In his article, “The Clue is in the Case: Distinguishing Adjectival and Adverbial Participles,” he writes:

“Adverbial participles will always be nominative, except for absolute constructions or when they modify an infinitive.”

(3) Our participle thus remains accusative and adjectival.

However, he has posed a different objection: “It’s not a predicate.” In email correspondence he wrote that the participle, in referring back to the pronoun, is not a predicate, and so does not qualify as an adjectival participle covered by the rule in BDG.  According to the first-mentioned Professor of NT Greek, the participle, being part of a “pat construction”, is an adjectival predicate, and is covered by the rule in BDF. According to a recent email from Prof. Carl W. Conrad, the participle is obviously in the predicate, although he disagrees that it is an adjectival predicate under the rule in Blass and DeBrunner.

Prof. Bernard LaMontagne  recently reviewed the relevant material, and in his own words:

“I read Heb. 11:32 in Greek without any consideration for the English in order to capture the sense of the original…I still do believe that it’s neuter (an impersonal or general reference.)”

Along a slightly different line, Prof. Culy suggested that the idiom, time will fail me in telling, was so common that it may have become “fossilized,” that is, the masculine form might have been used by an author of either gender. This is the “editorial masculine” that Harnack and others considered plausible, that is, the author speaks for herself, for herself and another person, or for people in general. Priscilla may have been speaking for herself and Aquila, as Harnack suggested. Or the “literary masculine” may have been intended. On three other occasions the author refers to lack of time, in behalf of hypothetical multiple writers: 2:5 about which we are speaking; 5:11 about which we have much to say; and 9:5 of these things we cannot speak now in detail.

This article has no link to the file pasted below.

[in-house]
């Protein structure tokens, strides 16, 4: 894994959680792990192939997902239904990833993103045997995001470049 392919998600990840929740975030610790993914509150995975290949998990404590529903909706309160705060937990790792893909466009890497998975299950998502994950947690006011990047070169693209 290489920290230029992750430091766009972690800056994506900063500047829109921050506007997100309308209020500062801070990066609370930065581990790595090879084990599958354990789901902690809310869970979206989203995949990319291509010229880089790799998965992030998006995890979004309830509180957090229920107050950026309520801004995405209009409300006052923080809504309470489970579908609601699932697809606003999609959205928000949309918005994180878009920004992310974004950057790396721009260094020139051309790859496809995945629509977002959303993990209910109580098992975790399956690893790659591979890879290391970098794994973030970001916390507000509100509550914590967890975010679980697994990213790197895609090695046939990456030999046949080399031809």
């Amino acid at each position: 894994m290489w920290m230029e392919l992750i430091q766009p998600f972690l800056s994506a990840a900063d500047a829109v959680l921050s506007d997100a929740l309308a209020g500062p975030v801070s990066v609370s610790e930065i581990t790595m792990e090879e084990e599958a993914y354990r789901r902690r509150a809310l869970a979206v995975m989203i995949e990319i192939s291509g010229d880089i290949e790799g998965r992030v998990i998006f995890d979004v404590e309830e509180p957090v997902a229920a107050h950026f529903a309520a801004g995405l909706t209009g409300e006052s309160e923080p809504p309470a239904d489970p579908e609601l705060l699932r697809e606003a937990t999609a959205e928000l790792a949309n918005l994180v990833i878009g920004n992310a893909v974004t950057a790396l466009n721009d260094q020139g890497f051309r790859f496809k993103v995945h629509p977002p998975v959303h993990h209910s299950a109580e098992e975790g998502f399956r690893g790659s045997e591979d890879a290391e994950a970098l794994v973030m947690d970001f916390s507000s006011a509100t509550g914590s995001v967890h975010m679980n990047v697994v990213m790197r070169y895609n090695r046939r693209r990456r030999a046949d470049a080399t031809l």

Carl Conrad does not consider the participle “decisive for the possibility of authorship by Priscilla.” He writes that one could use “the generic Greek masculine form just as a writer of American English in the past could have written “he” rather than “she.” It is plausible that the original document may have had the feminine participle, even without manuscript evidence for this possibility. At a time when female teachers and leaders were falling out of favor in the church, the suppression of a feminine participle would have been essential to gain acceptance for the letter. The plausibility of this scenario increases in connection with substantive evidence for Priscilla’s authorship.

In setting forth grounds for a grammatical resolution of Heb. 11:32 in favor of Priscilla, I acknowledge one more differing viewpoint.  According to one professor of NT Greek, we can’t ascribe a neuter intention in every such case. He personally thinks the intention was masculine. However, he agrees that the matter has been thrown into uncertainty, in which case Priscilla cannot be eliminated as a possible author. That is all one needs to show.

-excerpt from a paper by Ruth Hoppin (Priscilla and Plausibility)

Derek Ouellette

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a husband, new dad, speaker, writer, christian. see my profile here.
  • http://polumeros.blogspot.com Brian Small

    My first reaction is that the documentation for her assertion is inadequate. See the full article here:

    http://www.clarksons.org/spiritleads/priscilla_and_plausibility.htm

    She claims to cite Smyth’s grammar, but then neither provides a quotation, nor gives us the reference. I would also like to know where she is getting the quotation from Marty Culy (the comment about the expression becoming “fossilized”). She also cites a Carl Conrad and a Bernard LaMontague, as well as an unnamed Greek professor, with no accompanying documentation. Presumably, these were private conversations or email exchanges for which she has no documentation, but the cumulative effect is that there is no way to independently verify all of her claims. While I do not intend to call into question Ms. Hoppin’s veracity in these matters, it is the standard practice in the academic community for scholars to provide documentary evidence so that other scholars can evaluate the claims. Perhaps Ms. Hoppin has misconstrued the comments, but we have no way of checking because she does not provide all of the documentation.